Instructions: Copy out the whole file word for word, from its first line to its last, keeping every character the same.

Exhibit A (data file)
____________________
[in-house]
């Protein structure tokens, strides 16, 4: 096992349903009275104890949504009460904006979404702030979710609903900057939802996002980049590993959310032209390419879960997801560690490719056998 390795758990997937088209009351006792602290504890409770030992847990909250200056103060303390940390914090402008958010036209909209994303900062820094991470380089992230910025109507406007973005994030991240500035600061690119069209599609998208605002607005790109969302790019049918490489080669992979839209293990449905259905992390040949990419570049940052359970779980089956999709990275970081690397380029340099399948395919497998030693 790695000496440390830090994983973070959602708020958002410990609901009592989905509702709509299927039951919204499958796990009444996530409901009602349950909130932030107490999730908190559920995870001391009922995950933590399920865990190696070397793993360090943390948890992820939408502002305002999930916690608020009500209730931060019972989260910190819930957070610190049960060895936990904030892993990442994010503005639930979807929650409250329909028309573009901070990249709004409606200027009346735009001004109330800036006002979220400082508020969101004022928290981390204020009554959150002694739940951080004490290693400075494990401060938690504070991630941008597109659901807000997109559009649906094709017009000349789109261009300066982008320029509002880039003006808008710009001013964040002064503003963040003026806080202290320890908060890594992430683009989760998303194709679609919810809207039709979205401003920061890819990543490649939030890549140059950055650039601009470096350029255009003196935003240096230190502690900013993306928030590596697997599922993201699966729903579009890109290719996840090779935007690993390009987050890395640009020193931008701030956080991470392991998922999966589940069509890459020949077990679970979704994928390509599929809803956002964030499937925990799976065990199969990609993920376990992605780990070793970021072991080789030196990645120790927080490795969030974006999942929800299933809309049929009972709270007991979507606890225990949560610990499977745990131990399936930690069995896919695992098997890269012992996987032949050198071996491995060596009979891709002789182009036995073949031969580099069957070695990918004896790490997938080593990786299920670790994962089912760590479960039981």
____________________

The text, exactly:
[in-house]
């Protein structure tokens, strides 16, 4: 096992349903009275104890949504009460904006979404702030979710609903900057939802996002980049590993959310032209390419879960997801560690490719056998 390795758990997937088209009351006792602290504890409770030992847990909250200056103060303390940390914090402008958010036209909209994303900062820094991470380089992230910025109507406007973005994030991240500035600061690119069209599609998208605002607005790109969302790019049918490489080669992979839209293990449905259905992390040949990419570049940052359970779980089956999709990275970081690397380029340099399948395919497998030693 790695000496440390830090994983973070959602708020958002410990609901009592989905509702709509299927039951919204499958796990009444996530409901009602349950909130932030107490999730908190559920995870001391009922995950933590399920865990190696070397793993360090943390948890992820939408502002305002999930916690608020009500209730931060019972989260910190819930957070610190049960060895936990904030892993990442994010503005639930979807929650409250329909028309573009901070990249709004409606200027009346735009001004109330800036006002979220400082508020969101004022928290981390204020009554959150002694739940951080004490290693400075494990401060938690504070991630941008597109659901807000997109559009649906094709017009000349789109261009300066982008320029509002880039003006808008710009001013964040002064503003963040003026806080202290320890908060890594992430683009989760998303194709679609919810809207039709979205401003920061890819990543490649939030890549140059950055650039601009470096350029255009003196935003240096230190502690900013993306928030590596697997599922993201699966729903579009890109290719996840090779935007690993390009987050890395640009020193931008701030956080991470392991998922999966589940069509890459020949077990679970979704994928390509599929809803956002964030499937925990799976065990199969990609993920376990992605780990070793970021072991080789030196990645120790927080490795969030974006999942929800299933809309049929009972709270007991979507606890225990949560610990499977745990131990399936930690069995896919695992098997890269012992996987032949050198071996491995060596009979891709002789182009036995073949031969580099069957070695990918004896790490997938080593990786299920670790994962089912760590479960039981």